One law firm in particular, Faruqi & Faruqi, has filed a series of class-action suits demanding more information about how companies decide what to pay their senior executives. It seeks to prevent its targets from holding their annual meetings until the extra information turns up. ...
Alas, paying up does not make the problem disappear, as English kings discovered long ago when they bribed Viking marauders to go away. DLA Piper, a law firm defending companies, warns that if a company offers extra disclosure and settles a suit, “every piece of information it discloses may provoke a plaintiff to argue that yet more backup information is required.” Companies fear they will end up paying an “annual meeting tax”.
In my book Corporate Governance after the Financial Crisis, I predicted that greedy plaintiff lawyers would try to find a way to make money out of say on pay even though Congress claimed that say on pay would not create any new duties or liabilities.
What we have there thus is another way in which federal regulation of corporate governance amounts to a tax on corporations for the benefit of trial lawyers (among others). Yet, people like Lucian Bebchuk go on defending the ever-increasing federalization of corporate governance. From now on out, whenever somebody like Bebchuk proposes new federal corporate governance rules, I'm going to ask him how he's going to keep the Faruqi & Faruqi's of the world from using them to get rich.
Get over yourselves and stop trying to profit from frivolous lawsuits. So your sandwich was an inch short of a foot? Back in college I noticed that "60 Minutes" actually only runs for 58 minutes. So you going to sue them next?
Lawsuits like this - and celebrities that sue for every possible slight - really sends a message to people, who later become jurors, that the judicial system is not often a place for serious justice. So when an injured plaintiff begins a trial, she does not begin on the 50 yard line. She starts deep in her own territory. That's not an impossible mission for a worthy plaintiff by any stretch - people flip quickly when they learn facts. But it makes the hill a tougher climb and it can change the way they value personal injury cases.
Subway says the word "footlong" should not be taken literally, as it is a trademark and "not intended to be a measurement of length." But they are misleading people. They misled me. I thought it was a foot long till I read this story. But consumers who think like me have two reasonable choices: (1) decide not to buy the Subway subs because they are mad at the false advertising, or (2) remain annoyed but say, "Hey, Subway is not perfect, I don't think many big companies are, but I think make a good sandwich and I'm going to eat it." (I pick the latter. Subway makes a good low fat sandwich, albeit with a ridiculous amount of sodium.).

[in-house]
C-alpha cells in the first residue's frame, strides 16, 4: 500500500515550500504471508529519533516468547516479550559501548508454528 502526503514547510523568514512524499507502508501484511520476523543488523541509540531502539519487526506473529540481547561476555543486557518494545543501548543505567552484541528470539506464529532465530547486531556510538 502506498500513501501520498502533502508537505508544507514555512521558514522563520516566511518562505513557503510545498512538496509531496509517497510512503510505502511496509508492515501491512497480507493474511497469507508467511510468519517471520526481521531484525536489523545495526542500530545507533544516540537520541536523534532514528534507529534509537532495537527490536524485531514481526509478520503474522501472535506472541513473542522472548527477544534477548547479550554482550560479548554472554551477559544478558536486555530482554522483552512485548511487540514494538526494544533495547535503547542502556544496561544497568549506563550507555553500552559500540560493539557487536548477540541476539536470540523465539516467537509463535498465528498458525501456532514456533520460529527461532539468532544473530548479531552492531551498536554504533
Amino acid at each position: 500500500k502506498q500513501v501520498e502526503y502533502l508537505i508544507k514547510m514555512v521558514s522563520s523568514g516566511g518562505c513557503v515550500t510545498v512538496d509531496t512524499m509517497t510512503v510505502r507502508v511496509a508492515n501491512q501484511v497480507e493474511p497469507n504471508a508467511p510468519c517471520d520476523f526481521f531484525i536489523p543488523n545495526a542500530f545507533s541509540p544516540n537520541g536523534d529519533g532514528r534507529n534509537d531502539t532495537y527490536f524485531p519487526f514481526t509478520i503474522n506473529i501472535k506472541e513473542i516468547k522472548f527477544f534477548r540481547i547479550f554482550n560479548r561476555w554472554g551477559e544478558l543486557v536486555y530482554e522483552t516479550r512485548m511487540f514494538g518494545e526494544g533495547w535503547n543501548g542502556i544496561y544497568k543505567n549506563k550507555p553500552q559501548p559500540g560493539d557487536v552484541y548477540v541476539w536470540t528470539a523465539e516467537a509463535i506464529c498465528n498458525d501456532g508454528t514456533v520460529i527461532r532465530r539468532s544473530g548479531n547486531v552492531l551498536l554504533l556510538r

At Liberty Law Blog:
I am no friend to smoking, therefore; but even I feel a certain unease about the zealotry of the anti-smokers. The problem is that, in the modern world (though perhaps it was always so), a good cause is turned into rent-seeking, and generally into rent-finding as well.
Examination of the legal proceedings in the United States against the tobacco companies persuaded me that the real tort in the case was, in effect, the transfer of the profits of the tobacco companies from the shareholders to the trial lawyers. The last thing that anyone wanted to do was drive the milch-cow, the tobacco companies, into bankruptcy, or simply to close them down so that they could be sued no more. Governments, which had been deriving large revenues from the tobacco companies’ products for many years in spite of knowledge of the effects of smoking, were at least as responsible for any harm done by tobacco as the companies. No doubt the tobacco companies lied in a disgraceful fashion about the harmfulness of their products, but I have never met anyone who believed their lies; and although no longer young, I grew up knowing that smoking was bad for you in the same way that I knew that the world was round and the Battle of Hastings was in 1066. As to the supposed impossibility of giving up smoking once started because of the addictiveness of nicotine, this was clearly nonsense; what millions of people (including my mother) have done cannot be impossible.
And where there are rents to be found, lawyers will be there to take our cut.
In an article in the latest Business Lawyer (68 Bus. Law. 57, 62-63), former Delaware Supreme Court Chief Justice E. Norman Veasey has some very nice things to say about yours truly's book Corporate Governance after the Financial Crisis:
Professor Bainbridge has put his finger on the “go along to get along” problem. In a chapter entitled “The Gatekeepers” in his recent book, he carefully analyzes the tension the corporate lawyer experiences between gatekeeping and job security:
The gatekeepers failed rather miserably during the dotcom era. Enron was primarily an accounting scandal, little different from the 150-plus other accounting fraud cases that the SEC investigates in most years. Indeed, this was true not just of Enron, but also most of the dotcom era corporate scandals ....
.... There is little doubt that lawyers played an important role in the scandals. Sometimes their negligence allowed management misconduct to go undetected. Sometimes lawyers even acted as facilitators and enablers of management impropriety ....